I realize that, in the last post, I used an expression in a context that might be unfamiliar for some, but very familiar for others. I wrote about the subversive “economy” of gift-giving. So, in this post I’ll clarify the use of the term and discuss exactly what kind of “economy” the NT envisions and what I mean when I speak of an “economy of giving”.
I spoke of an “economy”, not referring to what we usually reserve the term for when we speak of the economy of a city, state or country as its financial strength or weakness, and the particular sources of revenue and types of industries that make up the financial base of that city, state or country. Instead, I used the term in a way that theologians have, for some years now, appropriated the term. Here, it is used more philosophically and closer in meaning to the Greek work from which we derive the term (οικονομια or “oikonomia“).
In the New Testament, the term can be translated as “plan”, “order” or “administration” and often refers to God’s plan of salvation, his vision of administration for saving the world. Paul repeatedly describes himself as a steward entrusted with that “plan”, “administration” or “order” by God. Thus in Ephesians 3:2, Paul states, “Surely you have heard about the administration (οικονομια) of God’s grace that was given to me for you”. God shares with his apostles, prophets and people an “economy”, a way of ordering and administering life that is radically different from that of the world. First, it is salvific; it is, as Paul says, for us. God intends to save us from our faulty “economies”, our destructive ways of “administering” or “ordering”our individual and especially our collective lives. Second, this economy grounded in God’s grace, so that grace is its overarching principle. Jesus is the ultimate embodiment of God’s “economy”. He is the prophet of the new Jerusalem, the way of the salvation, or, the reign of God, in contrast to Babel (Babylon), the ways of destruction, or, the rule of the prince of this world.
The economy of scarcity
One of today’s great Bible scholars, Walter Brueggemann, has eloquently written on this topic, contrasting God’s economy of abundance to the world’s economy of scarcity (you can find one of his excellent articles here). In a nutshell, the prevailing economy of the world is an economy of scarcity. The fundamental belief is that there is not enough and no matter how much we have, we still need more. The words of the serpent in the garden of Eden illustrate well the economy of scarcity (Genesis 3):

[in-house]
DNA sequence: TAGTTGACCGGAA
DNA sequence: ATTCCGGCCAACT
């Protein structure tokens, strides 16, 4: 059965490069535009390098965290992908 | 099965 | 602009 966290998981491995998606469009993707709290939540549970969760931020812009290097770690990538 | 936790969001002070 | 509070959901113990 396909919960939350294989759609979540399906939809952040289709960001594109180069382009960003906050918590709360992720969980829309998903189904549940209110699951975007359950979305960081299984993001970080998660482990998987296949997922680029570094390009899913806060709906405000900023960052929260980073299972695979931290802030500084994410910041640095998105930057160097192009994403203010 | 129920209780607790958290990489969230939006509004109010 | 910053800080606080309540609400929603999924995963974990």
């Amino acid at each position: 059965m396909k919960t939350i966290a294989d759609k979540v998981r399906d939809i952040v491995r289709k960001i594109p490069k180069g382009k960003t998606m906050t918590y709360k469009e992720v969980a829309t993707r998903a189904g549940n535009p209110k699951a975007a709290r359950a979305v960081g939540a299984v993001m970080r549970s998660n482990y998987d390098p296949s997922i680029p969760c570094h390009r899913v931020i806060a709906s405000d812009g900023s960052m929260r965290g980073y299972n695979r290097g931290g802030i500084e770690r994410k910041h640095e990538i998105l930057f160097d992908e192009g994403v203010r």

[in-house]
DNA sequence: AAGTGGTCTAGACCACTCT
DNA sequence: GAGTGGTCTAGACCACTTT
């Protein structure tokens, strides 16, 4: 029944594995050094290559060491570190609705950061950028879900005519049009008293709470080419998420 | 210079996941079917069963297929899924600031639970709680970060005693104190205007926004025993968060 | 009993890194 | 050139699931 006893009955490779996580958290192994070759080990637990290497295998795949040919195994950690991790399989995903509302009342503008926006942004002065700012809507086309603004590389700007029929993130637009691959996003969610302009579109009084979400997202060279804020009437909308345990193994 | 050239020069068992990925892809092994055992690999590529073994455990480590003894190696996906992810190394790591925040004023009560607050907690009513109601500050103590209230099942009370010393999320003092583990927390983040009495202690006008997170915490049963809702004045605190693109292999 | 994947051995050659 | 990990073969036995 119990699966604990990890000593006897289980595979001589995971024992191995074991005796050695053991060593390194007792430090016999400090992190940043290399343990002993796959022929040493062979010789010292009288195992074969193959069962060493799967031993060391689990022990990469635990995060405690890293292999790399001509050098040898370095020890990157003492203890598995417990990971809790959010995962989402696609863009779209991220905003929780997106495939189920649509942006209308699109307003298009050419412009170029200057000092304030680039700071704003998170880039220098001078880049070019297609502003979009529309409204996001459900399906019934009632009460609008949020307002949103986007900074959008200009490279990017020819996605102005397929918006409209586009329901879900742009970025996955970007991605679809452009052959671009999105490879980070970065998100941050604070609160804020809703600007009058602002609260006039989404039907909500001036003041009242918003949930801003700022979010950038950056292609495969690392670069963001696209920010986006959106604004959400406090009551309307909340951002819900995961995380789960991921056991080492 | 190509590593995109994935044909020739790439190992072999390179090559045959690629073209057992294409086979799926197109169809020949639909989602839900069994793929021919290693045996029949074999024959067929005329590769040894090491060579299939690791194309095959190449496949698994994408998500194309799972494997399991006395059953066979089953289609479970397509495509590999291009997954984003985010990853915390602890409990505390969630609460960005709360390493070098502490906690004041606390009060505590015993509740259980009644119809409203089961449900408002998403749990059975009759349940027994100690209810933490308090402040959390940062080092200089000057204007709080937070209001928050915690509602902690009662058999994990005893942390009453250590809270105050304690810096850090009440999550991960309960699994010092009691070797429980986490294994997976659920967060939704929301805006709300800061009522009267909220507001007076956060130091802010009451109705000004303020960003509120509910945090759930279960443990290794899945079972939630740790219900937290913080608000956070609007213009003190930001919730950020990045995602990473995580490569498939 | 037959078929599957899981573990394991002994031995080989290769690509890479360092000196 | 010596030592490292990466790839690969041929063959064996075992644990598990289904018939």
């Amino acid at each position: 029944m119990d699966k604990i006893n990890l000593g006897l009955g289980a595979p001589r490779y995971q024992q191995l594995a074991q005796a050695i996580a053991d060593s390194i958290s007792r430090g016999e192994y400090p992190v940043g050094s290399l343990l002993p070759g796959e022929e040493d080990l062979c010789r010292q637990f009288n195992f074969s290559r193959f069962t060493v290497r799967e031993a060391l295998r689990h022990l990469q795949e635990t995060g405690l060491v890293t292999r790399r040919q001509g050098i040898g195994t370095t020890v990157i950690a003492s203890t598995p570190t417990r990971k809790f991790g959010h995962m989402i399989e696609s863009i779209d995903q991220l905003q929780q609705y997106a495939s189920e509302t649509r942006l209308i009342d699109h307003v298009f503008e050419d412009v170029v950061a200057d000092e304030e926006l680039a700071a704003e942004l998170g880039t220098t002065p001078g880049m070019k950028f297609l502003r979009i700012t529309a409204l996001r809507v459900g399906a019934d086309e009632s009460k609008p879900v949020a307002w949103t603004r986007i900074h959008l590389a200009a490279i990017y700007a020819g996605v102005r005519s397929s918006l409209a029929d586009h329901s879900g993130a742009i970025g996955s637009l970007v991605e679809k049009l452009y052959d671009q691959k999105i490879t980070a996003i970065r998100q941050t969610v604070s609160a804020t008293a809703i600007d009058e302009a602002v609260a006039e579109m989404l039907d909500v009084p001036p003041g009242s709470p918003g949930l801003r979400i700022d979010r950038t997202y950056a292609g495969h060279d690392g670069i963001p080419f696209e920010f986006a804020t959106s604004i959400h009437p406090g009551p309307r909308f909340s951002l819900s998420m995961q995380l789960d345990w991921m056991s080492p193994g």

Now the serpent was more crafty than any of the wild animals the LORD God had made. He said to the woman, “Did God really say, ‘You must not eat from any tree in the garden’?“ The woman said to the serpent, “We may eat fruit from the trees in the garden, but God did say, ‘You must not eat fruit from the tree that is in the middle of the garden, and you must not touch it, or you will die.’ “ “You will not surely die,” the serpent said to the woman. “For God knows that when you eat of it your eyes will be opened, and you will be like God, knowing good and evil.” When the woman saw that the fruit of the tree was good for food and pleasing to the eye, and also desirable for gaining wisdom, she took some and ate it. She also gave some to her husband, who was with her, and he ate it.
No matter how generously and abundantly God has blessed Adam & Eve, the serpent convinces them they need more. They’re missing out on one thing. And to not have it would be awful. The economy of scarcity tells us:
- There is not enough to go around so we should compete for what resources there are. No matter how much we have, if it is “pleasing to the eye” and “desirable”, then we need it.
- We should accumulate as much as we can as fast as we can because we might run out, which ironically increases the odds of running out (think of the great buffalo massacres of the 1870s where millions of American bisons were reduced to hundreds in just 2 decades).
- We should hoard and save our wealth for a rainy day (think the parable of the rich fool in Luke 12:15-21)
- We should be guarded about generosity and hospitality, because our wealth, food and time are precious and rare commodities. We should also beware of trusting others who might hold out on us, just as Adam & Eve began to distrust God’s intentions.
- Our neighbor is primarily thought of as resource enriching or resource depleting. So, only reciprocal relationships are “safe” (think of Jesus’ warning, “When you give a luncheon or dinner, do not invite your friends, your brothers or relatives, or your rich neighbors; if you do, they may invite you back and so you will be repaid.”)